The Spark of Optimism

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Pessimism is one of life’s great energy suckers.  It is flat out draining, and at times, SELF DESTRUCTING.

Optimism is Pessimism’s arch rival.  It’s the force multiplier for action and positive energy.  It came to life last week on a trip….

On a business trip last week, I had the privilege of traveling with some fascinating, lifelong Memphians and we talked about a variety of topics.  But the most fascinating (to me at least) was when a past blog post was brought to life and we all went through one of life’s great questions:  Where are you from?  It’s a question that never fails to reveal a gold mine of learning….

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One thing has struck me over the past year:  Memphis seems to be in a consistent fight with a self-imposed image problem.  I hear countless people focus on problems, almost all negative, with no end in sight.   It’s a complex indeed.

I find it odd when people speak negatively about the very place they choose to call home.  The reasons are far and near, from crime, politics, school systems, you name it.  I’ve lived in multiple cities in a handful of states:  NJ, MA, CT, IL, OH, and Memphis for past 7+ years.  And I have never seen a city that fight with negativity more than Memphis.  And I still can’t figure it out.  Yes Memphis has some problems it deals with.

EVERY city has their challenges, no exceptions.  In short, Pessimism often tips the scales on the “sentiment” of Memphis.

But the negativity was nowhere to be found on this trip, far from it.  What did we talk about?

  • Great restaurants, one after the other.  From dive bars with great sliders to white table cloth to Vietnamese…
  • Great entertainment, family entertainment and surprise visits from stars in great local venues
  • Infrastructure that has great building blocks for a foundation of growth
  • Cost of living advantages, character and grit.  Great hotels, spots for a quick weekend getaway with family or just a couples retreat.
  • And in a meeting this week, something simple that too many take for granted: “Great tap water, no need for bottles!”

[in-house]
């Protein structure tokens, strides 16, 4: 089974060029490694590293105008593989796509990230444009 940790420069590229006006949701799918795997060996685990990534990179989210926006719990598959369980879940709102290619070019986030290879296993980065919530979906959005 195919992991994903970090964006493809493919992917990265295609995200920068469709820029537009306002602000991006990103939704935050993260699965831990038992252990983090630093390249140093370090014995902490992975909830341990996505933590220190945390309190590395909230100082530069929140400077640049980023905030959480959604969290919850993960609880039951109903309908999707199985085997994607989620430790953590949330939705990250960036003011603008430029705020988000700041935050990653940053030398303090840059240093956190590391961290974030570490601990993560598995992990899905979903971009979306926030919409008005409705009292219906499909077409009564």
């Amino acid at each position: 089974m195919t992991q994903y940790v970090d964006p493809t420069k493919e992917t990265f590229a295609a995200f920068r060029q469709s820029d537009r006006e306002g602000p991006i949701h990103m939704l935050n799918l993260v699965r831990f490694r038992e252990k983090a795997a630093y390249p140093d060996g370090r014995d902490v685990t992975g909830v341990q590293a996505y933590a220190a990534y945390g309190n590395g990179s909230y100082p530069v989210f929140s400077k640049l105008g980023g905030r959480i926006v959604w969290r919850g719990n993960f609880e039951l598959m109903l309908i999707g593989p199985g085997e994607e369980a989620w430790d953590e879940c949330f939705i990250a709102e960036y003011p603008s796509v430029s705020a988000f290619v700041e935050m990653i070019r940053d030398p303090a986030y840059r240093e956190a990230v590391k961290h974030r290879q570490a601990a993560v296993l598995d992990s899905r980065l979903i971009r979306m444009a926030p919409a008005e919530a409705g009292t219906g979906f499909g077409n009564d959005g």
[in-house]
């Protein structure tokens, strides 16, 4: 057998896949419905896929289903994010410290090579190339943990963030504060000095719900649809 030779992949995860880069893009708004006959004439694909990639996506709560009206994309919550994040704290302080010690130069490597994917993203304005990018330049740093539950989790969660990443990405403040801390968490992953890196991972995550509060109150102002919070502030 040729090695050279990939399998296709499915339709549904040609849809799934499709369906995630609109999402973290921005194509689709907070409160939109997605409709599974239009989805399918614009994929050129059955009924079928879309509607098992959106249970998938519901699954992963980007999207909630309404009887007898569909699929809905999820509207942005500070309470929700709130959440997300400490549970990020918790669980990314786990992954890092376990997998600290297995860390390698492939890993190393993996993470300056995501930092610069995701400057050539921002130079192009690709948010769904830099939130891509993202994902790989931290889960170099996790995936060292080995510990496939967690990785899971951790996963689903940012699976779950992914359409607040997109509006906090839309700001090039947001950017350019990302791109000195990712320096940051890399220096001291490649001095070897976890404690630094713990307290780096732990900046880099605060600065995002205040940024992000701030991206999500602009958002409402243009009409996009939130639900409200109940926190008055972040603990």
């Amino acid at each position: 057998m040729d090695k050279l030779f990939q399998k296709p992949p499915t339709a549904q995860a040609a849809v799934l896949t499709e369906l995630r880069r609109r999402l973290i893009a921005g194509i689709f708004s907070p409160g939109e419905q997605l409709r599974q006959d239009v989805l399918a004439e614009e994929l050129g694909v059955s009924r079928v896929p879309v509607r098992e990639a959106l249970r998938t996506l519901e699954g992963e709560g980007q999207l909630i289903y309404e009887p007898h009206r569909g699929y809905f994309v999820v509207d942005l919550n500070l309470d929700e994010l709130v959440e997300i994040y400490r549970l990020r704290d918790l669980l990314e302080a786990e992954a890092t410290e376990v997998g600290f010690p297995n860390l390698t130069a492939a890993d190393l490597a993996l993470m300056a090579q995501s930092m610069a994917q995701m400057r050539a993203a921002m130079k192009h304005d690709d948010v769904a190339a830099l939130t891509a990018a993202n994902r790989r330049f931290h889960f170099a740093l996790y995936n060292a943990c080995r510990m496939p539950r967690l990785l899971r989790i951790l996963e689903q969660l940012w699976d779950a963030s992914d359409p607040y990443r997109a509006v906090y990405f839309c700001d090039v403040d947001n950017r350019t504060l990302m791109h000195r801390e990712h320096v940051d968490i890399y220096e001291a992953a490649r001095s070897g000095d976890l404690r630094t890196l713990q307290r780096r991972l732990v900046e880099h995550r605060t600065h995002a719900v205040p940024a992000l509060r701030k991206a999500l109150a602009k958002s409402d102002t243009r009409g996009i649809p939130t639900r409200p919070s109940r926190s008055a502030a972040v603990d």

In short, what I took away is Optimism, not Pessimism.  2 views of the world that were could not be more opposite.

Downtown Memphis

After the trip I started writing things down.  Places to explore and visit that I have not yet done.  A feeling of possibilities.  Then I texted my wife with a couple, told her to check them out so we find them.  And her excitement increased too.

Don’t think psychology matters for economies and wealth?  May I present you the stock market!  Many a fortune has been made or lost on less than rational thinking, but I digress….

What if I was not engaged with Optimism for multiple hours?  What if  I were speaking with Pessimists who found every reason to feel bad about the place they call home?

I’m a pretty thick skinned person who always believes tomorrow will be better than today.  But I would be flat out lying to say I would have texted my wife with an idea or two had I’d been with Debbie Downers.  In fact, 4 hours of negativity probably would not have ended there.

Whether we like it or not, intense negativity lingers in the brain, few people are able to completely hit the Ctrl-Alt-Delete reset button on negative experiences.  The only way not to endure this?  Try your best to avoid negativity.  Like the plague.

Optimism by its very nature is contagious.  Unfortunately, so is Pessimism.

Optimism is a spark that creates forward momentum, energy and action.  Positive change.